Everyone wants their small business to succeed, which means everyone needs a small business accountant. Yes, even if you use accounting software and do your own bookkeeping, a professional accountant is indispensable.
But how do you even find an accountant? And once you do, how do you know if they’re any good?
In this post, we’ll provide five easy steps for finding an accountant for your business. We’ll teach you where to look and how to tell a good accountant from a bad accountant. We’ll also give you the top tips and tricks for choosing the perfect accountant.
|How To Find An Accountant For Your Business|
|Step #1: Pinpoint Why You Need An Accountant|
|Step #2: Choose the Right Type of Accountant For Your Business|
|Step #3: Know Where To Look|
|Step #4: Learn What To Look For|
|Step #5: Ask The Right Questions|
Know When & Why You Need An Accountant
The first step is knowing when to hire an accountant. Spoiler alert: the answer is now.
Sure tech-savvy business owners can use accounting software to manage their own bookkeeping, but when it comes to actualÂ accounting, you’ll want the many advantages of having an expert onboard.Â As a small business owner, you should do everything you can to set yourself up for financial success; the best way to do that is to hire an accountant.
Accountants do so much more than just help you file your taxes. An accountantÂ can give sound business adviceÂ when you’re setting up your business,Â analyzing your cash flow,Â trying to improve efficiency,Â facing an audit, and much more. Read our full postÂ When Should You Hire An Accountant For Your Business to learn every instance when an accountant can help.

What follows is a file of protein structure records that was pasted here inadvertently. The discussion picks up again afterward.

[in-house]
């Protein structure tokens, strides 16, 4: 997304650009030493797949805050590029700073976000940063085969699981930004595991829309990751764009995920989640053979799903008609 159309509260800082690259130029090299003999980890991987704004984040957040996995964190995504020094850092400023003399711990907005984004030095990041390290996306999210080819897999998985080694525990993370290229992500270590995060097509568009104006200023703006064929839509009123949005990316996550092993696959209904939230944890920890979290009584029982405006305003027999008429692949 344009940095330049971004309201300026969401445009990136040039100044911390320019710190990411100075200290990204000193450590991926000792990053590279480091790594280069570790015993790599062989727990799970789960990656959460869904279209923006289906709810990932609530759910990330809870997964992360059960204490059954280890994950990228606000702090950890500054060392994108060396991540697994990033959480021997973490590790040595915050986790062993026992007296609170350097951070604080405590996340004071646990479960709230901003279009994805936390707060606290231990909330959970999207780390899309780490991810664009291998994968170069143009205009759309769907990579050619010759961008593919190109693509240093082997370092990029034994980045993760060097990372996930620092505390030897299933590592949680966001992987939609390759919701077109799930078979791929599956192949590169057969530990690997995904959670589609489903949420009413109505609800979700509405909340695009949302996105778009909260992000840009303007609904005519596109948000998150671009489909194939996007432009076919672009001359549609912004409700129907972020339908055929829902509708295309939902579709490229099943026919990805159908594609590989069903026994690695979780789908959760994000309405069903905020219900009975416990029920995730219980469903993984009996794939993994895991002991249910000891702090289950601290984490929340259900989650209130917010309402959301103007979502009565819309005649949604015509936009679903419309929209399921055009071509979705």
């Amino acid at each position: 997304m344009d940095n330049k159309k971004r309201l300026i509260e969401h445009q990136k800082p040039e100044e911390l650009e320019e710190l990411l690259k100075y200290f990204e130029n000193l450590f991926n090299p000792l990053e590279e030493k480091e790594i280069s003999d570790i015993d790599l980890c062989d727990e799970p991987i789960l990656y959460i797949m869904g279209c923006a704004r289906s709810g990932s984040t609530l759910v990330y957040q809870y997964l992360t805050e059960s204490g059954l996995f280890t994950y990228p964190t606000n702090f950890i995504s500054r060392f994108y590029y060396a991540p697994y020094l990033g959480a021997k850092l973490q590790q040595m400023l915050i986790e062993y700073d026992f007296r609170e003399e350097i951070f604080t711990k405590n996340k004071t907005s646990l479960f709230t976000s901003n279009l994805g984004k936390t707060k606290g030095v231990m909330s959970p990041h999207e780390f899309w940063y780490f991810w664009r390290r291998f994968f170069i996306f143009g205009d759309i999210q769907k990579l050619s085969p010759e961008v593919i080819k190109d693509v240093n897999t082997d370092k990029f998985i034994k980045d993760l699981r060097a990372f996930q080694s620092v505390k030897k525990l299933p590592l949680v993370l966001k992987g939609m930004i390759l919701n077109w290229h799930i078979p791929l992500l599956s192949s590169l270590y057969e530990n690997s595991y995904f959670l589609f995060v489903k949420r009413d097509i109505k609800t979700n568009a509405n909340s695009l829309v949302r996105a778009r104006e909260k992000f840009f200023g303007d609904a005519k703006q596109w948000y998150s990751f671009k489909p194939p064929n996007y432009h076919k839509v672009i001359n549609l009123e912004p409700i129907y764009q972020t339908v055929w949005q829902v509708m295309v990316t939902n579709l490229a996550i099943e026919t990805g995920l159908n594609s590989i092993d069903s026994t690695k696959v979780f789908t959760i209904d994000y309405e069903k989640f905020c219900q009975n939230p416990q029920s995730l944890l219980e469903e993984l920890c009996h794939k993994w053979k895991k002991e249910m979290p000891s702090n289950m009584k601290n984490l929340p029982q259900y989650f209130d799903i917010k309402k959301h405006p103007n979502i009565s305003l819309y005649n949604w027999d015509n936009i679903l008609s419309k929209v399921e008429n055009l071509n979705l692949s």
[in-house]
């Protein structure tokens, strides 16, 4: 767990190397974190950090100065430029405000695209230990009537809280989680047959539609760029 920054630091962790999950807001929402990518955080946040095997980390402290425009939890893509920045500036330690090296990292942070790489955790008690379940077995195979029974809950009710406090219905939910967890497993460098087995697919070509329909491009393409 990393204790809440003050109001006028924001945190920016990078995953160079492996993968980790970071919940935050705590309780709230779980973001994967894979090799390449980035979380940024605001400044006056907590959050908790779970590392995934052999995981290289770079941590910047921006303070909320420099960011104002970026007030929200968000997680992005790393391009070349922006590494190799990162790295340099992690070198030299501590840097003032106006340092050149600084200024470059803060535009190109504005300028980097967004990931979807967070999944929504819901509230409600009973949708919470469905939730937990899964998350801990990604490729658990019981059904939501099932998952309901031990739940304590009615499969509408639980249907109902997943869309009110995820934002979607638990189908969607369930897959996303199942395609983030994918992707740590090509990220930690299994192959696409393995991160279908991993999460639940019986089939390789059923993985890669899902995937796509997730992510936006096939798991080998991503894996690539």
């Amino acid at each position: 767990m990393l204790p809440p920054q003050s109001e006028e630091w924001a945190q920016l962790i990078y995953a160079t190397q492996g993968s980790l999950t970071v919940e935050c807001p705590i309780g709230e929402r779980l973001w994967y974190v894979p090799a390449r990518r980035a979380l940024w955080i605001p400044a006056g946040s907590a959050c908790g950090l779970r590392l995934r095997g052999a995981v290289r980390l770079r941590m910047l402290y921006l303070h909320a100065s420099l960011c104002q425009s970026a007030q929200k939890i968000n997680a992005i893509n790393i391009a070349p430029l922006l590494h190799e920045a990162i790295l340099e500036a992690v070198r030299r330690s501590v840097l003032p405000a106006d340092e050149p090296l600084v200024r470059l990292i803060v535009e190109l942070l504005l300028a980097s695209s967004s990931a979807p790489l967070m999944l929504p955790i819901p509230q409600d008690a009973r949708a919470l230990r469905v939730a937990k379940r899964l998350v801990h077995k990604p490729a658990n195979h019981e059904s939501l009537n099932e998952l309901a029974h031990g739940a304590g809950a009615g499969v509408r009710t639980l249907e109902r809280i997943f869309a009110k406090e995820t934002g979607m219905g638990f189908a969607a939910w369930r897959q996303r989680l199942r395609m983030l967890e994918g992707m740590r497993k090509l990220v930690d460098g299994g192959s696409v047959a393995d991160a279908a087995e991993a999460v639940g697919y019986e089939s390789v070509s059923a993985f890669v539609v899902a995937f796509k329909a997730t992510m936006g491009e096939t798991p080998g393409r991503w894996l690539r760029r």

When beginning the process of hiring an accountant, it’s important to pinpoint why you want help and exactly what you want your accountant to do for you. Common tasks accountants can perform include:
- Basic bookkeeping tasks
- Verifying your bookkeeper’s work
- Setting up your business
- Offering business advice
- Creating reports
- Analyzing your business’s finances and assets
- Cash flow management and projections
- Providing tax advice
- Filing tax returns
- Maximizing your tax deductions
It’s important to know which tasks you want your accountant to perform before starting your search as services vary from accountantÂ to accountant.
For example, if you just want tax advice and help filingÂ your tax returns, you may want an enrolled agent (EA) instead of a full-on accountant. If you want business advice and tax advice, a certified public accountant (CPA) with expertise in your business industry may be a better way to go.
Take a careful look at your finances and your business’s current situation and create a list of problem areas where you would like help from a professional. Do you need help managing your cash flow? Are you worried you aren’t taking all of the deductions you’re eligible for? Are you simply overwhelmed by finances and need a helping hand with the day to day work? Pinpoint these concerns and write them down in a list. Later, when you interview prospective accountants, you can return to your list and determine if their services would be a good solution to address your business’s needs.
Why Picking The Right Accountant For Your Business Matters
As a business owner, you pick tools all the time that help your business — accounting software, a new ecommerce site, a file organizer for your office — you name it. One, if notÂ the, most important tool you can pick is a good accountant. A good accountant will help you successfully manage your finances so that your business can be successful and grow.
But there isn’t a one size fits all accountant. The second step in finding the perfect accountant for your small business is knowing whichÂ type of accountant you need. There are three main types of accounting professionals: bookkeepers, accountants, and CPAs.
Bookkeepers handle the day-to-day finances and bookkeeping tasks of a business. Tasks can include invoicing, reconciling accounts, managing accounts payable and receivable, creating reports, entering data, and running payroll.
Accountants offer business and tax advice and handle the big picture finances of a business. Tasks can include bookkeeping, business advice and planning, tax advice, tax filing, cash flow management, creating reports, and analyzing business financials.
Certified Public Accountant (CPA)